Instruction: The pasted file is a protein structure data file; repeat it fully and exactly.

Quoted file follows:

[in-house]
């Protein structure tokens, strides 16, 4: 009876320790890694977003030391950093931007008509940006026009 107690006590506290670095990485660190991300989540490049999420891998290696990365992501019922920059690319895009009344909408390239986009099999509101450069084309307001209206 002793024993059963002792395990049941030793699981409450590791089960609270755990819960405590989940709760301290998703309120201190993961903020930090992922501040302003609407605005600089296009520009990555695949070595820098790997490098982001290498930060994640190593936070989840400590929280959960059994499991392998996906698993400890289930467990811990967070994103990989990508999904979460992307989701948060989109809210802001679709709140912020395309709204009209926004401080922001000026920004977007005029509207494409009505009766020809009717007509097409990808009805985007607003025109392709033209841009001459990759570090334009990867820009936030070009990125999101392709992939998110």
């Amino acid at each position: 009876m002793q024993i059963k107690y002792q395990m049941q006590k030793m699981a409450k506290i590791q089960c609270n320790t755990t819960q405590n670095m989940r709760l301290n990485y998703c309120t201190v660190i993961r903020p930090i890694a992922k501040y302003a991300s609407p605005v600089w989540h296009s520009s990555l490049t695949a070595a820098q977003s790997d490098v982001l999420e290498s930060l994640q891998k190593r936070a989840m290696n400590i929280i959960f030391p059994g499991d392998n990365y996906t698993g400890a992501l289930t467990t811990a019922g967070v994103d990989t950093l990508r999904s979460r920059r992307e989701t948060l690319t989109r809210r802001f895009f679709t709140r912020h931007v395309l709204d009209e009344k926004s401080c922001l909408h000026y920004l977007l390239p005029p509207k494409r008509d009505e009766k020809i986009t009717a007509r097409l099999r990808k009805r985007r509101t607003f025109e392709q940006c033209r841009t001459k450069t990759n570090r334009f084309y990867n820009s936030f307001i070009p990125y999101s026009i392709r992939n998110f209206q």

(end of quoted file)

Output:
[in-house]
């Protein structure tokens, strides 16, 4: 009876320790890694977003030391950093931007008509940006026009 107690006590506290670095990485660190991300989540490049999420891998290696990365992501019922920059690319895009009344909408390239986009099999509101450069084309307001209206 002793024993059963002792395990049941030793699981409450590791089960609270755990819960405590989940709760301290998703309120201190993961903020930090992922501040302003609407605005600089296009520009990555695949070595820098790997490098982001290498930060994640190593936070989840400590929280959960059994499991392998996906698993400890289930467990811990967070994103990989990508999904979460992307989701948060989109809210802001679709709140912020395309709204009209926004401080922001000026920004977007005029509207494409009505009766020809009717007509097409990808009805985007607003025109392709033209841009001459990759570090334009990867820009936030070009990125999101392709992939998110």
């Amino acid at each position: 009876m002793q024993i059963k107690y002792q395990m049941q006590k030793m699981a409450k506290i590791q089960c609270n320790t755990t819960q405590n670095m989940r709760l301290n990485y998703c309120t201190v660190i993961r903020p930090i890694a992922k501040y302003a991300s609407p605005v600089w989540h296009s520009s990555l490049t695949a070595a820098q977003s790997d490098v982001l999420e290498s930060l994640q891998k190593r936070a989840m290696n400590i929280i959960f030391p059994g499991d392998n990365y996906t698993g400890a992501l289930t467990t811990a019922g967070v994103d990989t950093l990508r999904s979460r920059r992307e989701t948060l690319t989109r809210r802001f895009f679709t709140r912020h931007v395309l709204d009209e009344k926004s401080c922001l909408h000026y920004l977007l390239p005029p509207k494409r008509d009505e009766k020809i986009t009717a007509r097409l099999r990808k009805r985007r509101t607003f025109e392709q940006c033209r841009t001459k450069t990759n570090r334009f084309y990867n820009s936030f307001i070009p990125y999101s026009i392709r992939n998110f209206q």